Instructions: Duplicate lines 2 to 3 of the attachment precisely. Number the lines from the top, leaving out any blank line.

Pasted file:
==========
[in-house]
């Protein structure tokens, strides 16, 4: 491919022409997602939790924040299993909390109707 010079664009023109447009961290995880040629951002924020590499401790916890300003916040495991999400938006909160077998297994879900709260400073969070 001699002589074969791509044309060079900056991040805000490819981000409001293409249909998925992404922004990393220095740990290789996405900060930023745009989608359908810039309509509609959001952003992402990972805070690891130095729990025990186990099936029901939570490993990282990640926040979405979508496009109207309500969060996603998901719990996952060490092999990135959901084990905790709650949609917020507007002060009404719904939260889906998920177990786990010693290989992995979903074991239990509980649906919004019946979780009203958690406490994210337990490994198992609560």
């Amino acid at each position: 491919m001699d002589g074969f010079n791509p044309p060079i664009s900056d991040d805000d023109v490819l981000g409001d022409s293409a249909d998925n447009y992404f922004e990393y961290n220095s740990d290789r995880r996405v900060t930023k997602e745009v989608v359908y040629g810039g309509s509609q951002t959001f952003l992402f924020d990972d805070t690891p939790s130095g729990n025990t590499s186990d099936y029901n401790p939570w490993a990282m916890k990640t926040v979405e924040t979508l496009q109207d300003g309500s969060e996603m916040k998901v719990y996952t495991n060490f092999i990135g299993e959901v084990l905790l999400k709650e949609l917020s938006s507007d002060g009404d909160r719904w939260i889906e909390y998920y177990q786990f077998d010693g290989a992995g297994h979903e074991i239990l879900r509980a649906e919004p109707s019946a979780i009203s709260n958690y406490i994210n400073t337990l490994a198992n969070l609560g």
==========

């Protein structure tokens, strides 16, 4: 491919022409997602939790924040299993909390109707 010079664009023109447009961290995880040629951002924020590499401790916890300003916040495991999400938006909160077998297994879900709260400073969070 001699002589074969791509044309060079900056991040805000490819981000409001293409249909998925992404922004990393220095740990290789996405900060930023745009989608359908810039309509509609959001952003992402990972805070690891130095729990025990186990099936029901939570490993990282990640926040979405979508496009109207309500969060996603998901719990996952060490092999990135959901084990905790709650949609917020507007002060009404719904939260889906998920177990786990010693290989992995979903074991239990509980649906919004019946979780009203958690406490994210337990490994198992609560």
């Amino acid at each position: 491919m001699d002589g074969f010079n791509p044309p060079i664009s900056d991040d805000d023109v490819l981000g409001d022409s293409a249909d998925n447009y992404f922004e990393y961290n220095s740990d290789r995880r996405v900060t930023k997602e745009v989608v359908y040629g810039g309509s509609q951002t959001f952003l992402f924020d990972d805070t690891p939790s130095g729990n025990t590499s186990d099936y029901n401790p939570w490993a990282m916890k990640t926040v979405e924040t979508l496009q109207d300003g309500s969060e996603m916040k998901v719990y996952t495991n060490f092999i990135g299993e959901v084990l905790l999400k709650e949609l917020s938006s507007d002060g009404d909160r719904w939260i889906e909390y998920y177990q786990f077998d010693g290989a992995g297994h979903e074991i239990l879900r509980a649906e919004p109707s019946a979780i009203s709260n958690y406490i994210n400073t337990l490994a198992n969070l609560g």